Jewish World Review Feb. 19, 2003 / 17 Adar I 5763

Wendy McElroy

Wendy McElroy
JWR's Pundits
World Editorial
Cartoon Showcase

Mallard Fillmore

Michael Barone
Mona Charen
Linda Chavez
Ann Coulter
Greg Crosby
Larry Elder
Don Feder
Suzanne Fields
James Glassman
Paul Greenberg
Bob Greene
Betsy Hart
Nat Hentoff
David Horowitz
Marianne Jennings
Michael Kelly
Mort Kondracke
Ch. Krauthammer
Lawrence Kudlow
Dr. Laura
John Leo
Michelle Malkin
Jackie Mason
Chris Matthews
Michael Medved
MUGGER
Kathleen Parker
Wes Pruden
Sam Schulman
Amity Shlaes
Roger Simon
Tony Snow
Thomas Sowell
Cal Thomas
Jonathan S. Tobin
Ben Wattenberg
George Will
Bruce Williams
Walter Williams
Mort Zuckerman

Consumer Reports


Elder abuse demands family solutions


http://www.NewsAndOpinion.com | According to the U.S. Census Bureau, 35 million people in the United States were aged 65 and older in 2000. By 2030, the bureau expects that figure to double. The expanding senior population seems to be accompanied by a rise in elder abuse.

As people live longer and require more assistance in old age, the problem of elder abuse is likely to intensify.

Women are not only targets of elder abuse but, because of their traditional role as caretakers, are also often the perpetrators. Even decent people can snap and lash out when confronted with caring for an elderly relative on top of juggling a full-time job and other family demands.

What is elder abuse?

Elder abuse includes more than physical mistreatment, such as slapping or threatening to harm. The most prevalent form may well be financial abuse, when caregivers steal cash or jewelry and/or trick or threaten a senior into signing over his or her assets.

Elder abuse also includes criminal neglect, by which a caregiver deprives someone of medicine, food, water or other necessities.

Elder abuse falls into the two rough categories of "domestic" and "institutional." Domestic refers to abuse by a family member, friend or caregiver who is in the home. Institutional refers to abuse in residential facilities, such as nursing homes, where caregivers have a legal or contractual obligation to provide attention and protection.

How prevalent is it?

Statistics on elder abuse are usually estimates rather than hard data and they vary widely. In its conclusion, the 2000 Survey of State Adult Protective Services indicates that there has been "a 61% increase over 1996 in the number of elderly abuse allegations nationally and a staggering 300% increase since the first survey in 1986."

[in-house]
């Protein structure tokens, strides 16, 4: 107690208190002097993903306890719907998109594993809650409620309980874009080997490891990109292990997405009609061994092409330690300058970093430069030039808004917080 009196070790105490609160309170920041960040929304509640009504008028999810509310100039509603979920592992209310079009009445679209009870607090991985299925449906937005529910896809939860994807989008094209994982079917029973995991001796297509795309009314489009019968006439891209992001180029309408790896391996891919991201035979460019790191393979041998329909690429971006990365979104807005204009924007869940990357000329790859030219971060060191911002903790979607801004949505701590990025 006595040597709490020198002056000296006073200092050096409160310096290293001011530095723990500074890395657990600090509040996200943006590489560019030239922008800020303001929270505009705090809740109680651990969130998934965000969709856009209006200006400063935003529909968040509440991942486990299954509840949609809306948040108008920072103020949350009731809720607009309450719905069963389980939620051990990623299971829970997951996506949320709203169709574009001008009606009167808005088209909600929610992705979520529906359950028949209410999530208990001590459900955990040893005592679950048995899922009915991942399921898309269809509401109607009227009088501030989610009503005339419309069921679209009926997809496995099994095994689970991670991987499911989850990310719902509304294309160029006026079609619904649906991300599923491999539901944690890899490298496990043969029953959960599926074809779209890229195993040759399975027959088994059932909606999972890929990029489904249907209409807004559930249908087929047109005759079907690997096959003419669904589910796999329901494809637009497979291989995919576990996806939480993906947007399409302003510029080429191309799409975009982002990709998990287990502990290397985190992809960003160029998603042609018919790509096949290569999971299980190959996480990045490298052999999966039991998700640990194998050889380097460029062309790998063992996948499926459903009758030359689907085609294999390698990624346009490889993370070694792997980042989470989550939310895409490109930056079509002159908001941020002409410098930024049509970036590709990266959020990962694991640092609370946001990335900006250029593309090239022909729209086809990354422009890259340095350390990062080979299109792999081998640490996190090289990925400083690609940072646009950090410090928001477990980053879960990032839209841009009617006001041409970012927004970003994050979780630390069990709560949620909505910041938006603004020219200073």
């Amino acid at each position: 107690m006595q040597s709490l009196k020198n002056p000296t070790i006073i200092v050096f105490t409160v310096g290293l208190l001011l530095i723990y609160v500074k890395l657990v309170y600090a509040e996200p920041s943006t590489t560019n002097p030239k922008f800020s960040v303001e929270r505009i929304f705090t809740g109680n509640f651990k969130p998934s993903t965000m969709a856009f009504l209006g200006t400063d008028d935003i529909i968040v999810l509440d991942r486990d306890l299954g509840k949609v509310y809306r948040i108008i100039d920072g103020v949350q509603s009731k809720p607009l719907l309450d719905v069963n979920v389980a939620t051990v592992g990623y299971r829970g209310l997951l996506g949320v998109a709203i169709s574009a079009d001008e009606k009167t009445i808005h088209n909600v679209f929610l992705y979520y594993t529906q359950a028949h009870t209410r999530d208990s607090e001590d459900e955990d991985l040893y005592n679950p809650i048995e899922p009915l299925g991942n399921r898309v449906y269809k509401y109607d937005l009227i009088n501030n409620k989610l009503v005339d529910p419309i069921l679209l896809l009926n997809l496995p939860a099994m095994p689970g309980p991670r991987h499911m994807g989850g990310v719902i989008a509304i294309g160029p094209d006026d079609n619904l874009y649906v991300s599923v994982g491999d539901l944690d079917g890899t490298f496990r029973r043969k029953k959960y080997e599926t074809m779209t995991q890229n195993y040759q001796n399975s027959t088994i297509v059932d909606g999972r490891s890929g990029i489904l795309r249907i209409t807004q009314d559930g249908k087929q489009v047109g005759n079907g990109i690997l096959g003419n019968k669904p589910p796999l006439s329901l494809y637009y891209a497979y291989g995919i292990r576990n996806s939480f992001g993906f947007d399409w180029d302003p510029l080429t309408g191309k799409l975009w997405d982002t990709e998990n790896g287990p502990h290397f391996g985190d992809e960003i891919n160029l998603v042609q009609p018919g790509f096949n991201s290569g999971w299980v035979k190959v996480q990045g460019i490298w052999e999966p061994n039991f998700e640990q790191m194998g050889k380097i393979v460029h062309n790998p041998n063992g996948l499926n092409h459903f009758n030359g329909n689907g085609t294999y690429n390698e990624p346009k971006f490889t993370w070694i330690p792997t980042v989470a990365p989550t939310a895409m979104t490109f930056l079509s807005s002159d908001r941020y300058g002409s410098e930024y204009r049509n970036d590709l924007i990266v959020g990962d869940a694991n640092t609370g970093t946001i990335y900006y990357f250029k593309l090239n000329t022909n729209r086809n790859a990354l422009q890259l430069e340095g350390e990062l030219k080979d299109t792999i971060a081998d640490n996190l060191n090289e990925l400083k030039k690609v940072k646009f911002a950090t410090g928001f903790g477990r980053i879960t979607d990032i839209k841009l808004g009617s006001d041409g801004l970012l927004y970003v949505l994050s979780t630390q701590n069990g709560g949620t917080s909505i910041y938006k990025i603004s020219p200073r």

Estimates cited by the National Center for Victims of Crime range from "one out of ten persons living with a family member is subject to abuse -- approximately 2.5 million a year" to "one in twenty-five elderly persons being victimized annually."

Probably the most accurate answer comes from Lori Steigel, associate staff director for the American Bar Association's Commission on Legal Problems of the Elderly. "We can't answer the most basic questions, like how many people are abused each year," Steigel states. The reason is simple. Unlike wife or child abuse, the mistreatment of the elderly has received little attention.

Elder abuse will become a hot political issue as the "boomer" generation sees old age approach and, so, demands protection. The cry is likely to be for "zero tolerance" -- that is, for medical professionals to aggressively diagnose abuse, for social workers to monitor living situations, for the legal profession to zealously prosecute abusers. In short, for more government.

More government is the wrong solution, for several reasons.

Whenever a person is attacked or threatened, it is appropriate to call in the law. But most current family law has little to do with preventing or punishing actual violence. For example, marriage and divorce law deals primarily with non-criminal matters. By going farther than controlling real violence, the government usurps the role traditionally played by the family and, in so doing, it harms that institution.

Laws against elderly abuse would most likely resemble those against child abuse, to whom the elderly are often likened. Such child protective laws are so broad as to include non-health threatening conditions and the personal beliefs of parents -- e.g. the refusal to have children vaccinated. The goal of interceding is often to place the child under government supervision -- to remove the child from the home. But removing the elderly from their families would not solve abuse, much of which already occurs in government-run or regulated institutions.

When violence does occur in the family, the law properly intercedes but does so in a manner that often dismisses victim's rights. For example, charges of domestic violence can be pressed whether the victim wishes it or not. This has ominous implications for the right of the elderly to refuse "assistance" from the government.